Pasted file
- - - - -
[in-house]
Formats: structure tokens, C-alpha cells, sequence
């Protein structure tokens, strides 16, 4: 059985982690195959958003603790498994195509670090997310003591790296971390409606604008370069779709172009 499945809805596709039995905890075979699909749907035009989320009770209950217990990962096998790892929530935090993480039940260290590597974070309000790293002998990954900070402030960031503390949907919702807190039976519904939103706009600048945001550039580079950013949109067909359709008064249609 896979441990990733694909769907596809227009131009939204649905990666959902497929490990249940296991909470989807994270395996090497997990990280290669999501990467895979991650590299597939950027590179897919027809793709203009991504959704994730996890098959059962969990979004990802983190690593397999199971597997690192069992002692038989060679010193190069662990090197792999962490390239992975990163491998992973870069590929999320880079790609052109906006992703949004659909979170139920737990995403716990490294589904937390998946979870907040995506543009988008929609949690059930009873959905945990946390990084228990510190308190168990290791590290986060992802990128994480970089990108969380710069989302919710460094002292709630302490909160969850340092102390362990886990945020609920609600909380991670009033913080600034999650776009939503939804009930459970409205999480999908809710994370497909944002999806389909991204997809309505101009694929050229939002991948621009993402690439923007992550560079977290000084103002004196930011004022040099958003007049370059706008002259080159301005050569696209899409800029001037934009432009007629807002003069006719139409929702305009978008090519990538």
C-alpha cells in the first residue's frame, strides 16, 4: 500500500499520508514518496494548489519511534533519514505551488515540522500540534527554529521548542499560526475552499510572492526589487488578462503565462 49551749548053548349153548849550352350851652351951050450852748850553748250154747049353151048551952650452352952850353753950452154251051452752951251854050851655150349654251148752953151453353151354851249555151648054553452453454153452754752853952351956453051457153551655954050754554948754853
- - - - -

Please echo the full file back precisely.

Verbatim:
[in-house]
Formats: structure tokens, C-alpha cells, sequence
């Protein structure tokens, strides 16, 4: 059985982690195959958003603790498994195509670090997310003591790296971390409606604008370069779709172009 499945809805596709039995905890075979699909749907035009989320009770209950217990990962096998790892929530935090993480039940260290590597974070309000790293002998990954900070402030960031503390949907919702807190039976519904939103706009600048945001550039580079950013949109067909359709008064249609 896979441990990733694909769907596809227009131009939204649905990666959902497929490990249940296991909470989807994270395996090497997990990280290669999501990467895979991650590299597939950027590179897919027809793709203009991504959704994730996890098959059962969990979004990802983190690593397999199971597997690192069992002692038989060679010193190069662990090197792999962490390239992975990163491998992973870069590929999320880079790609052109906006992703949004659909979170139920737990995403716990490294589904937390998946979870907040995506543009988008929609949690059930009873959905945990946390990084228990510190308190168990290791590290986060992802990128994480970089990108969380710069989302919710460094002292709630302490909160969850340092102390362990886990945020609920609600909380991670009033913080600034999650776009939503939804009930459970409205999480999908809710994370497909944002999806389909991204997809309505101009694929050229939002991948621009993402690439923007992550560079977290000084103002004196930011004022040099958003007049370059706008002259080159301005050569696209899409800029001037934009432009007629807002003069006719139409929702305009978008090519990538």
C-alpha cells in the first residue's frame, strides 16, 4: 500500500499520508514518496494548489519511534533519514505551488515540522500540534527554529521548542499560526475552499510572492526589487488578462503565462 49551749548053548349153548849550352350851652351951050450852748850553748250154747049353151048551952650452352952850353753950452154251051452752951251854050851655150349654251148752953151453353151354851249555151648054553452453454153452754752853952351956453051457153551655954050754554948754853